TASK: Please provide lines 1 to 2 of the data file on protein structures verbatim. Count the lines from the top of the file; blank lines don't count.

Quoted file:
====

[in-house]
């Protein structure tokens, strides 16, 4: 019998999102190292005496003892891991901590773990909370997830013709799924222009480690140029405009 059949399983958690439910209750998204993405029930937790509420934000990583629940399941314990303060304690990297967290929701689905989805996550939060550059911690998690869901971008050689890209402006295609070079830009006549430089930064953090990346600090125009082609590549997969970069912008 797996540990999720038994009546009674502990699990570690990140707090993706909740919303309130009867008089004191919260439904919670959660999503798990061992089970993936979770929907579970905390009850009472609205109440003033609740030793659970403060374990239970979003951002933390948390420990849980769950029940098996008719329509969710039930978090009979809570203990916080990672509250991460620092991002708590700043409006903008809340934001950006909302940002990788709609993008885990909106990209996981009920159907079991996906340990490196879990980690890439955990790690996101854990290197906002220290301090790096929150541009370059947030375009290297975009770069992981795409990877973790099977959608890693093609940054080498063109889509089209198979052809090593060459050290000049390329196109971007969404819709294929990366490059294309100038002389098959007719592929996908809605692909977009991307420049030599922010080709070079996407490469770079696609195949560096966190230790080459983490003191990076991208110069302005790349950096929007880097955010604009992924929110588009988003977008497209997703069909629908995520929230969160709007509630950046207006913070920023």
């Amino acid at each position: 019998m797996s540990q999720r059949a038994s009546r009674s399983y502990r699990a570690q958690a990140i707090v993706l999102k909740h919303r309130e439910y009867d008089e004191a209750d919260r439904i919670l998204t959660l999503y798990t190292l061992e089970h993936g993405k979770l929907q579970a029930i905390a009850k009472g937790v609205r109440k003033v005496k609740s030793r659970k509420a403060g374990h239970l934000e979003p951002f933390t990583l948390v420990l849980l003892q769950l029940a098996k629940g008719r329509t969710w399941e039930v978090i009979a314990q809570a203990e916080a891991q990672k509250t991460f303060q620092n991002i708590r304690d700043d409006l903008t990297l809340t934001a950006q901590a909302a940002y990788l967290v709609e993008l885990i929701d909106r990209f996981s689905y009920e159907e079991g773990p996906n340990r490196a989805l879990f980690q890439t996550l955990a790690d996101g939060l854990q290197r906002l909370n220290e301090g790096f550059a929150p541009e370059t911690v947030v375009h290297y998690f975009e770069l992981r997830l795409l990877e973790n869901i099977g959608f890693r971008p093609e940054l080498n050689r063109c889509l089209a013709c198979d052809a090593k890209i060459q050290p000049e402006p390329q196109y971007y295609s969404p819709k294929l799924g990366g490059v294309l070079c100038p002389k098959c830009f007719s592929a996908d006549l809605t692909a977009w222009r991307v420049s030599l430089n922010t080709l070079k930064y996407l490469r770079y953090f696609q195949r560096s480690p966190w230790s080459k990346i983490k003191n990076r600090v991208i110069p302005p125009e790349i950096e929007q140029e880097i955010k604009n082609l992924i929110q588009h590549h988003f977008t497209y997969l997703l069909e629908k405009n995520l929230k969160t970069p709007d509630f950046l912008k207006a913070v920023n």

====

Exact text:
[in-house]
């Protein structure tokens, strides 16, 4: 019998999102190292005496003892891991901590773990909370997830013709799924222009480690140029405009 059949399983958690439910209750998204993405029930937790509420934000990583629940399941314990303060304690990297967290929701689905989805996550939060550059911690998690869901971008050689890209402006295609070079830009006549430089930064953090990346600090125009082609590549997969970069912008 797996540990999720038994009546009674502990699990570690990140707090993706909740919303309130009867008089004191919260439904919670959660999503798990061992089970993936979770929907579970905390009850009472609205109440003033609740030793659970403060374990239970979003951002933390948390420990849980769950029940098996008719329509969710039930978090009979809570203990916080990672509250991460620092991002708590700043409006903008809340934001950006909302940002990788709609993008885990909106990209996981009920159907079991996906340990490196879990980690890439955990790690996101854990290197906002220290301090790096929150541009370059947030375009290297975009770069992981795409990877973790099977959608890693093609940054080498063109889509089209198979052809090593060459050290000049390329196109971007969404819709294929990366490059294309100038002389098959007719592929996908809605692909977009991307420049030599922010080709070079996407490469770079696609195949560096966190230790080459983490003191990076991208110069302005790349950096929007880097955010604009992924929110588009988003977008497209997703069909629908995520929230969160709007509630950046207006913070920023």